Don’t be afraid to throw in berries that are a little dried out and wrinkly; they’ll be extra sweet from summer. Try pairing them with cardamom or allspice in the cake, and use a touch of cloves (just a little) with cinnamon in your crumb mixture.

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These ornamental crabapples are as edible as varietals grown for eating, but their fruits are smaller and tarter; some of them have an intense tannic bite, which I love. It takes a bit of time to remove the tiny cores and seeds, but the flavor is fantastic, especially in a baked dish like this. Substitute a mix of cinnamon, nutmeg, and cloves for the cardamom, and put allspice in the crumb. An autumnal classic!

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Huckleberries. These are the evergreen variety, but the deciduous shrubs (both red and blue) are also delightful. Use cardamom in the cake and a 50-50 mix of allspice and cloves in the crumb mixture for something warming and deep.


Oregon Grape

Mahonia has a deep, concord-grape flavor with a wild, earthy edge. However, do note: it should not be eaten by anyone who is pregnant or nursing! The fruits of the Oregon Grape have a big seed, so be prepared for a crunchy bite if you bake the cake with these. Consider using allspice and a touch of clove in the cake, and try poudre forte in the crumb mixture for an exciting tang to balance the rich flavor of the fruit.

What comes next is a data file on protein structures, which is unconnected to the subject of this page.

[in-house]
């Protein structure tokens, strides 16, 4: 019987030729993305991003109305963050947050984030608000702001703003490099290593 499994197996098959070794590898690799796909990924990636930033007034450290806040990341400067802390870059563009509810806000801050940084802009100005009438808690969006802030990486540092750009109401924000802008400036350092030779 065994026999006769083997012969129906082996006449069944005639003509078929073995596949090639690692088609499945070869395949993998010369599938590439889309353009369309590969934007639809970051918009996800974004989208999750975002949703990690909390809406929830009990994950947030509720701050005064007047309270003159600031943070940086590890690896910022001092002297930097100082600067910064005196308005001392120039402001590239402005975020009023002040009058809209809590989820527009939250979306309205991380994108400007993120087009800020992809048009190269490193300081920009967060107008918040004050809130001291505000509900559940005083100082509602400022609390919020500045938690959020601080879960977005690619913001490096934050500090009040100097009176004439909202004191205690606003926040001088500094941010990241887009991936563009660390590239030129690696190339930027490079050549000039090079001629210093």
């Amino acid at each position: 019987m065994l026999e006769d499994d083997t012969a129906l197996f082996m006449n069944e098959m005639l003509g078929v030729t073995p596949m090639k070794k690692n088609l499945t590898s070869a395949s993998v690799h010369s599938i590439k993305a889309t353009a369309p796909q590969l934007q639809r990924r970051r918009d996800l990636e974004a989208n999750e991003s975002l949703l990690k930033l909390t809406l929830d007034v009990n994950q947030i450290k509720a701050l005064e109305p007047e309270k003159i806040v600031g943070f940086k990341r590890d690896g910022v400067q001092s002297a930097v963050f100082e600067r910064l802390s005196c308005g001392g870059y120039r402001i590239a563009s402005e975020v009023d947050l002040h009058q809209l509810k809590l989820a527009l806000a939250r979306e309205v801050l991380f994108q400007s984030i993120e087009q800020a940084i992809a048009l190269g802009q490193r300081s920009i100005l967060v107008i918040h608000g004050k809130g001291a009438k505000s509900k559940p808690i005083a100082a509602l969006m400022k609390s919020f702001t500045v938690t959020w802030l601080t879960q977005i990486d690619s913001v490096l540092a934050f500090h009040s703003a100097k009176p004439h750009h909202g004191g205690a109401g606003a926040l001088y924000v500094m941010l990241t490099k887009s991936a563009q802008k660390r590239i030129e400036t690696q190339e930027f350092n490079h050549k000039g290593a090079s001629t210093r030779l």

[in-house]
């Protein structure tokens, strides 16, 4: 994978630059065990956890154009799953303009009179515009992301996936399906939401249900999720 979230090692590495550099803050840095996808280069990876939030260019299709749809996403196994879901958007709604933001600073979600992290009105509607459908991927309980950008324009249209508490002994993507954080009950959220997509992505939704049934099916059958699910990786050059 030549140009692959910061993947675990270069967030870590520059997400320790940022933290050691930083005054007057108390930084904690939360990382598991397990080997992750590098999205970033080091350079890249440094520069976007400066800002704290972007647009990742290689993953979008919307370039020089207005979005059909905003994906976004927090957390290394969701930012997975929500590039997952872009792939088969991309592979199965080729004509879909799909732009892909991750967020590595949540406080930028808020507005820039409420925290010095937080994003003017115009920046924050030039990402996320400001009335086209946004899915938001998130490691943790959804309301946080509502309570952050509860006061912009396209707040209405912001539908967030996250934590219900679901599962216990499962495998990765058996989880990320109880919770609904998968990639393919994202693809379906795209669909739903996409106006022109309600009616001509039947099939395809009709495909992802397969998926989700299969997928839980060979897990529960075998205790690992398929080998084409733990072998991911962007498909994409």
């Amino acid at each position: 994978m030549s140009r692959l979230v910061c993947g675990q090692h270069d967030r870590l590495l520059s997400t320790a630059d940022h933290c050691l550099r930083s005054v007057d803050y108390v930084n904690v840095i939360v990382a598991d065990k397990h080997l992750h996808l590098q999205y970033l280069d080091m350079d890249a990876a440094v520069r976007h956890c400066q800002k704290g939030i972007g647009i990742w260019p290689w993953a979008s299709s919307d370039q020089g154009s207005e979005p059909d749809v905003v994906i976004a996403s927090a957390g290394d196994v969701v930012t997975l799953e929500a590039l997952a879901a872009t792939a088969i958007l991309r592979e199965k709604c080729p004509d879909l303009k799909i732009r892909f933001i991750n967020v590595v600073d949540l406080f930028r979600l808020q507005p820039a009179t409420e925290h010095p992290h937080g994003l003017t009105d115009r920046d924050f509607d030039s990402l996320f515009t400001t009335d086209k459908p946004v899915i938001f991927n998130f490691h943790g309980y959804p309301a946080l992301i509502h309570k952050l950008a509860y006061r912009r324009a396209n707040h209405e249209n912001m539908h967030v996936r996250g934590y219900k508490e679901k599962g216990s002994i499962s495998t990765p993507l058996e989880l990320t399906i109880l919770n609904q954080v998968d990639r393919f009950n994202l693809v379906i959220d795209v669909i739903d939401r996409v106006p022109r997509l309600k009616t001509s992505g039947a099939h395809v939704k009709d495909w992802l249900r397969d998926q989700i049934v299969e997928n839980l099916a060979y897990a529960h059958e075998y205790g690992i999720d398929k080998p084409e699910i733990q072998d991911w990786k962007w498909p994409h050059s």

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Hawthorn haws

Try picking and adding haws to your cake after the first frosts have sweetened the haws. They don’t have a strong flavor, so consider mixing 1 cup of haws with 1 cup of another kind of fruit – fresh or dried cranberries would be delicious. Use ginger in the cake and cardamom in the crumb mixture.



These rugosa rosehips are a lovely source of vitamin C – and, like the haws, are really best harvested after a frost. However, be aware that each seed in the rosehip contains a little hair that will irritate your skin as well as your insides if you accidentally ingest them. Wear gloves and carefully cut the fruit open, removing all seeds and hairs. Wash the fruit carefully then cut into berry-sized chunks before baking. Rosehips would be lovely with a bit of ginger and some freshly grated lemon zest, with a nutmeg crumb.

A note from the Editrix: All photos and writing belong to Dr. Guthu. Do not use without permission. Violators shall feel our wrath.